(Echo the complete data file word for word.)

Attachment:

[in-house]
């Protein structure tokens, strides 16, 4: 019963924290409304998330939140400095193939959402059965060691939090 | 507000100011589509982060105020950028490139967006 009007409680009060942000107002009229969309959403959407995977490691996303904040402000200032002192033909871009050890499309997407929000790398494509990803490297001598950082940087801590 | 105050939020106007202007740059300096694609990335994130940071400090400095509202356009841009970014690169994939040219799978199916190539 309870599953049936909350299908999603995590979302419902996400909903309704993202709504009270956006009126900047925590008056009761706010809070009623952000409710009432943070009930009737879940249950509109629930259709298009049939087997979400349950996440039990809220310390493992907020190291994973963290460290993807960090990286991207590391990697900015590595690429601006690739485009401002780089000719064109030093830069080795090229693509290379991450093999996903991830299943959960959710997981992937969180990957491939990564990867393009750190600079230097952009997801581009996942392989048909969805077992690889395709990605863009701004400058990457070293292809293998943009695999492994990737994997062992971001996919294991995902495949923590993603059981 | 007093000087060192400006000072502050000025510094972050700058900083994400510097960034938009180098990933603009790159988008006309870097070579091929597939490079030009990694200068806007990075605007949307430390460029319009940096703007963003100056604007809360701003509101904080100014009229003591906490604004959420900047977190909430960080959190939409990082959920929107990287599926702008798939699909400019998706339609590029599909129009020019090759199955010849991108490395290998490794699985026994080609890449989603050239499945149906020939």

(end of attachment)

[in-house]
């Protein structure tokens, strides 16, 4: 019963924290409304998330939140400095193939959402059965060691939090 | 507000100011589509982060105020950028490139967006 009007409680009060942000107002009229969309959403959407995977490691996303904040402000200032002192033909871009050890499309997407929000790398494509990803490297001598950082940087801590 | 105050939020106007202007740059300096694609990335994130940071400090400095509202356009841009970014690169994939040219799978199916190539 309870599953049936909350299908999603995590979302419902996400909903309704993202709504009270956006009126900047925590008056009761706010809070009623952000409710009432943070009930009737879940249950509109629930259709298009049939087997979400349950996440039990809220310390493992907020190291994973963290460290993807960090990286991207590391990697900015590595690429601006690739485009401002780089000719064109030093830069080795090229693509290379991450093999996903991830299943959960959710997981992937969180990957491939990564990867393009750190600079230097952009997801581009996942392989048909969805077992690889395709990605863009701004400058990457070293292809293998943009695999492994990737994997062992971001996919294991995902495949923590993603059981 | 007093000087060192400006000072502050000025510094972050700058900083994400510097960034938009180098990933603009790159988008006309870097070579091929597939490079030009990694200068806007990075605007949307430390460029319009940096703007963003100056604007809360701003509101904080100014009229003591906490604004959420900047977190909430960080959190939409990082959920929107990287599926702008798939699909400019998706339609590029599909129009020019090759199955010849991108490395290998490794699985026994080609890449989603050239499945149906020939």